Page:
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  • Under Assessment
  • 3Preliminary Assessed
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Chroogomphus tomentosus (Murrill) O.K. Mill.

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Scientific name
Chroogomphus tomentosus
Author
(Murrill) O.K. Mill.
Common names
 
IUCN Specialist Group
Mushroom, Bracket and Puffball
Kingdom
Fungi
Phylum
Basidiomycota
Class
Agaricomycetes
Order
Boletales
Family
Gomphidiaceae
Assessment status
Under Assessment
Proposed by
Noah Siegel
Assessors
Noah Siegel
Comments etc.
James Westrip

Assessment Notes

Justification

Chroogomphus tomentosus is a common species in hemlock forests of northern California, the Pacific Northwest, into south-central Alaska.  No decline has been recorded; it should be listed as Least Concern (LC).


Taxonomic notes

Described as Gomphidius tomentosus, from a Washington, USA Type collection (Murrill 1912), later transferred into the genus Chroogomphus (Miller 1964) where is resides today.


Why suggested for a Global Red List Assessment?

Chroogomphus tomentosus is a common species in hemlock forests of northern California, the Pacific Northwest, into south-central Alaska.  No decline has been recorded; it should be listed as Least Concern (LC).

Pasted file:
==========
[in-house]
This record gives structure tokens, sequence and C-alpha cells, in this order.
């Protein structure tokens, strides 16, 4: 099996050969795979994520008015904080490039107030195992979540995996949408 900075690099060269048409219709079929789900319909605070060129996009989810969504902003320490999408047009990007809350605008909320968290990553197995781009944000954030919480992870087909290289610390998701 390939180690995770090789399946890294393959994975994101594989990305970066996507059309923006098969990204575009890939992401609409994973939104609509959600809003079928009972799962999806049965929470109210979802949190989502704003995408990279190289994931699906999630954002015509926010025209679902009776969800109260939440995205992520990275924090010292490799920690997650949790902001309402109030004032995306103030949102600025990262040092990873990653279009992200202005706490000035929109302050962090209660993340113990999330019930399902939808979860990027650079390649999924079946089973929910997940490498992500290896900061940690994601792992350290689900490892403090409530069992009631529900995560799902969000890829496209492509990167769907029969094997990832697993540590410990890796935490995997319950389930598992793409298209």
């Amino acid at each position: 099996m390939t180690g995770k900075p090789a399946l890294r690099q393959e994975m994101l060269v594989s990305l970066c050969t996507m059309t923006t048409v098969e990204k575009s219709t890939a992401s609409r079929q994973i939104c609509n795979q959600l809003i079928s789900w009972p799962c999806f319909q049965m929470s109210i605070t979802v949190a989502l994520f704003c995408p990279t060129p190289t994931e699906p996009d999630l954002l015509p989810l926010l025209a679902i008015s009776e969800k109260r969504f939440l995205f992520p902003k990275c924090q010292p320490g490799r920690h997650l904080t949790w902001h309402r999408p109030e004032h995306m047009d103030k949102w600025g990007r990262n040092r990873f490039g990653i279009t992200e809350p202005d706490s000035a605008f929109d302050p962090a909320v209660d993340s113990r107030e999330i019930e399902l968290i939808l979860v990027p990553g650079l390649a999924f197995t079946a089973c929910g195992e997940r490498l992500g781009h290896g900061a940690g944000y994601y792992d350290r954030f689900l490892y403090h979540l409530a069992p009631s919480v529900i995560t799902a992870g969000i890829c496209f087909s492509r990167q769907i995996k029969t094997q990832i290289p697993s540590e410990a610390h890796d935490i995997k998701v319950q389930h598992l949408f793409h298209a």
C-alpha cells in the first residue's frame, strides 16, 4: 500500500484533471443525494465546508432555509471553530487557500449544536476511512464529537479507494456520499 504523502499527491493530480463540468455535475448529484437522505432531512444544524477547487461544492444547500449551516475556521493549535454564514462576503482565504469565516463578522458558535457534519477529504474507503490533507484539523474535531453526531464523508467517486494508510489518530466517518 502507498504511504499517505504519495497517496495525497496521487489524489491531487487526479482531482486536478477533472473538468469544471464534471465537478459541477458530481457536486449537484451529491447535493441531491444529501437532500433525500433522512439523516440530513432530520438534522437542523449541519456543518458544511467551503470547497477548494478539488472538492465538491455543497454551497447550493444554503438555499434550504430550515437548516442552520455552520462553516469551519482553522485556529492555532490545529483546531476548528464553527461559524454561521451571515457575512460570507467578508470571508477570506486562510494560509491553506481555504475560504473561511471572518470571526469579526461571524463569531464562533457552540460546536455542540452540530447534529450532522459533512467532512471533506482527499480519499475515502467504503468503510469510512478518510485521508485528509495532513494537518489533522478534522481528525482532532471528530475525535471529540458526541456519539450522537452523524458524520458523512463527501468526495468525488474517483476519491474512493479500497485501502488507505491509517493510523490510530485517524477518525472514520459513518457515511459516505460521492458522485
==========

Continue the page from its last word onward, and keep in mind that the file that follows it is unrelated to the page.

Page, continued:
Geographic range

Widespread in western North America; on the coast, it occurs from Sonoma County in northern California, USA, north into South-central Alaska. In the mountains, it occurs from the southern Cascade Range in Oregon, north into British Columbia, Canada, with scattered records east into the northern Rocky Mountains.


Population and Trends

Population is widespread, and it is a very common species. No decline has been recorded.

Population Trend: Stable


Habitat and Ecology

Chroogomphus tomentosus has an obligatory relationship (likely as parasite) with Aureoboletus mirabilis, which in turn is ectomycorrhizal with hemlock (Tsuga spp.). It is especially common in the Pacific Northwest into southeast Alaska, fruiting in late summer and fall.

Temperate Forest

Threats

No specific threats have been identified with regards to this species.


Conservation Actions

No specific conservation actions have been identified with regards to this species.


Research needed

No specific research is needed with regards to this species.


Use and Trade

Chroogomphus tomentosus is edible, but only occasionally collected for food.

Food - human

Bibliography

iNaturalist. 2020. http://www.inaturalist.org

Miller Jr., O.K. 1964. Monograph of Chroogomphus (Gomphidiaceae). Mycologia 56: 526-549.

Miller Jr., O.K. 2003. The Gomphidiaceae revisited: a worldwide perspective. Mycologia 95(1): 176-183.

Murrill, W.A. 1912. The Agaricaceae of the Pacific coast—III. Mycologia 4(6): 291-308. iNaturalist. 2020. http://www.inaturalist.org

Siegel, N. and Schwarz, C. 2016. Mushrooms of the Redwood Coast. Ten Speed Press: Berkeley, CA. 601 p.


Country occurrence

Regional Population and Trends

Country Trend Redlisted